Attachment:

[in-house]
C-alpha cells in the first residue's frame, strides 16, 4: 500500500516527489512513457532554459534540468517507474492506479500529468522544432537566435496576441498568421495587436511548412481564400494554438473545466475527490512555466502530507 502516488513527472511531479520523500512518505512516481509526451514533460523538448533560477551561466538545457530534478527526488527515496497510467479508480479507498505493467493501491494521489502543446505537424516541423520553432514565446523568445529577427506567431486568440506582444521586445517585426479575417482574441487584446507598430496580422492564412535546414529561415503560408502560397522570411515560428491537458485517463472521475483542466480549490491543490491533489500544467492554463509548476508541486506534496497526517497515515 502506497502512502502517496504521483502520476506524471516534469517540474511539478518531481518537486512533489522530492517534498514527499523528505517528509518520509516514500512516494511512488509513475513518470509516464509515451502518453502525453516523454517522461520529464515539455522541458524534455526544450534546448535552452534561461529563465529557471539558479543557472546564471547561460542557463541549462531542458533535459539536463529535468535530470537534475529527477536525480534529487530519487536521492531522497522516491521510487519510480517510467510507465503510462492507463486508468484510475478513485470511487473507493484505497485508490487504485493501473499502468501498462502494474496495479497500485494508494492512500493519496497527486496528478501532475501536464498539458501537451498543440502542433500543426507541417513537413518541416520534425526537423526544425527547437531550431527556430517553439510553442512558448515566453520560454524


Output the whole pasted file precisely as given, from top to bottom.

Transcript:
[in-house]
C-alpha cells in the first residue's frame, strides 16, 4: 500500500516527489512513457532554459534540468517507474492506479500529468522544432537566435496576441498568421495587436511548412481564400494554438473545466475527490512555466502530507 502516488513527472511531479520523500512518505512516481509526451514533460523538448533560477551561466538545457530534478527526488527515496497510467479508480479507498505493467493501491494521489502543446505537424516541423520553432514565446523568445529577427506567431486568440506582444521586445517585426479575417482574441487584446507598430496580422492564412535546414529561415503560408502560397522570411515560428491537458485517463472521475483542466480549490491543490491533489500544467492554463509548476508541486506534496497526517497515515 502506497502512502502517496504521483502520476506524471516534469517540474511539478518531481518537486512533489522530492517534498514527499523528505517528509518520509516514500512516494511512488509513475513518470509516464509515451502518453502525453516523454517522461520529464515539455522541458524534455526544450534546448535552452534561461529563465529557471539558479543557472546564471547561460542557463541549462531542458533535459539536463529535468535530470537534475529527477536525480534529487530519487536521492531522497522516491521510487519510480517510467510507465503510462492507463486508468484510475478513485470511487473507493484505497485508490487504485493501473499502468501498462502494474496495479497500485494508494492512500493519496497527486496528478501532475501536464498539458501537451498543440502542433500543426507541417513537413518541416520534425526537423526544425527547437531550431527556430517553439510553442512558448515566453520560454524